Dear Ones —
I was talking to my friend Rayya Elias the other day (author of the addiction/recovery memoir "Harley Loco", which I've spoken about many times on this page.) She was telling me about getting arrested for possession of heroin one day (as she had many times before) and ending up before a judge known for his harsh sentences. Rayya was guilty as hell. She was a full-out drug addict at the time, and living on the streets. She was the perfect picture of a lost cause. She probably looked like every other junkie the judge had ever seen — and in some ways, she was like every other junkie the judge had ever seen.
But in some ways, she wasn't.
When Rayya stood in front of the judge, she asked him if she could speak, and he allowed it. She bowed her head, and said, "Judge, all I ask of you today is this one request: Please give me mercy, not justice."
I got chills when I heard this.
Rayya was admitting her wrongdoing, and admitting that — as a criminal — she deserved punishment under the eyes of the law. But as a human being, she was asking for mercy, instead.
The judge gave her mercy. He put her in a rehabilitation center, instead of the three years in prison she "deserved". And now she is Rayya Elias — author, musician, hairstylist, realtor, sister, neighbor, traveler, bringer-of-joy, trusted friend. She is everything in the world except the junkie she once was.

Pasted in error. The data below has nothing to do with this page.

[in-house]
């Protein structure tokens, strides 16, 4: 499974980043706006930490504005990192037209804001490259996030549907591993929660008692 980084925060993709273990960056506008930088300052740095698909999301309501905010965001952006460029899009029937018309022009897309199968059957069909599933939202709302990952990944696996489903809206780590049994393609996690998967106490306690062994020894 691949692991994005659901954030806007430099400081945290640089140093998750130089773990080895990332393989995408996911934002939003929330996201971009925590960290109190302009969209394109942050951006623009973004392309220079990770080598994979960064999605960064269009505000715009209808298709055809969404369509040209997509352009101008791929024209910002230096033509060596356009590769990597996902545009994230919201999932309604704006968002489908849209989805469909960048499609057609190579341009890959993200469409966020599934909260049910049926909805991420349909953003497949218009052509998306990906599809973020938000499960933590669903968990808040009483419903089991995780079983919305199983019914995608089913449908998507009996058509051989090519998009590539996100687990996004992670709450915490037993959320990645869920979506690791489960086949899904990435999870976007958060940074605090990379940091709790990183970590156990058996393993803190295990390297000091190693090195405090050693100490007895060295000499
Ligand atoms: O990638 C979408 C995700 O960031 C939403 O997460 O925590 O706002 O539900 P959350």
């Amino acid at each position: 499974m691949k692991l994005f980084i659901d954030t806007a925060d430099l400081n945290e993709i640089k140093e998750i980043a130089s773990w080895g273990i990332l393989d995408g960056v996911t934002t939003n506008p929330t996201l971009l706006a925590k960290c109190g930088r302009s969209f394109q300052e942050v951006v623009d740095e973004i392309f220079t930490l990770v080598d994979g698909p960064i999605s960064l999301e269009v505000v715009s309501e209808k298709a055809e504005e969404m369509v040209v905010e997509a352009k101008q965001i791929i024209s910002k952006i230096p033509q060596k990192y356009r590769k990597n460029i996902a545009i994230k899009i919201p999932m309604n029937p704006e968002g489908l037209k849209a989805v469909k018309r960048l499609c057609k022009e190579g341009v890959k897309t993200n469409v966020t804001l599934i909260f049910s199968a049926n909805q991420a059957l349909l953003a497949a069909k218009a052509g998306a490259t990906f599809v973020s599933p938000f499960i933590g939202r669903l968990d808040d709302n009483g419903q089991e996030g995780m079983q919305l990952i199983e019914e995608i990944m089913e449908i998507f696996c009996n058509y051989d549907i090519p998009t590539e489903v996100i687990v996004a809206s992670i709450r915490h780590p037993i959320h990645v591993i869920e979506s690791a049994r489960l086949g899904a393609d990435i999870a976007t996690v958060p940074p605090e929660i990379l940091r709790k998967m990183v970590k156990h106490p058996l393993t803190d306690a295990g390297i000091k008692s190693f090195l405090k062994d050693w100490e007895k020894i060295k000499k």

I struggle with forgiveness — toward myself, toward others. It's what I struggle with more than anything. When I feel that I have been betrayed (or feel as though I have betrayed myself), my reaction is firm, fast, and unyielding. My chin goes up, my heart closes down, my indignation soars. I can sometimes be a very hard judge. I get all tied up in the details of what other people did wrong (or what I myself did wrong) and then I cast down my judgments in name of unyielding fairness — in the name of WHAT IS RIGHT. You guys, I'm serious: I can be a real cold-hearted hard ass sometimes — and to myself, just as much as to anyone else. (Actually, to myself worst of all, at times.)
I forget that sometimes we need mercy in this world more than we need justice. All of us need it. You need mercy, I need mercy, the junkie standing before the judge needs mercy, and the judge himself needs mercy, too.
This doesn't mean that you allow somebody to physically or emotionally abuse you. That's a different story. In that case, the only solution is to leave, to protect yourself. (The ultimate act of self-mercy, I would say.)
But as for many other situations — the kind of situations that get me all fired up and morally indignant — well, there may be some room for grace. More room than I may think, when I am preaching right vs. wrong.
So this is my Sunday prayer: Lord, teach me how to show mercy before justice — to others, and to myself, as well.
Have a beautiful day, everyone,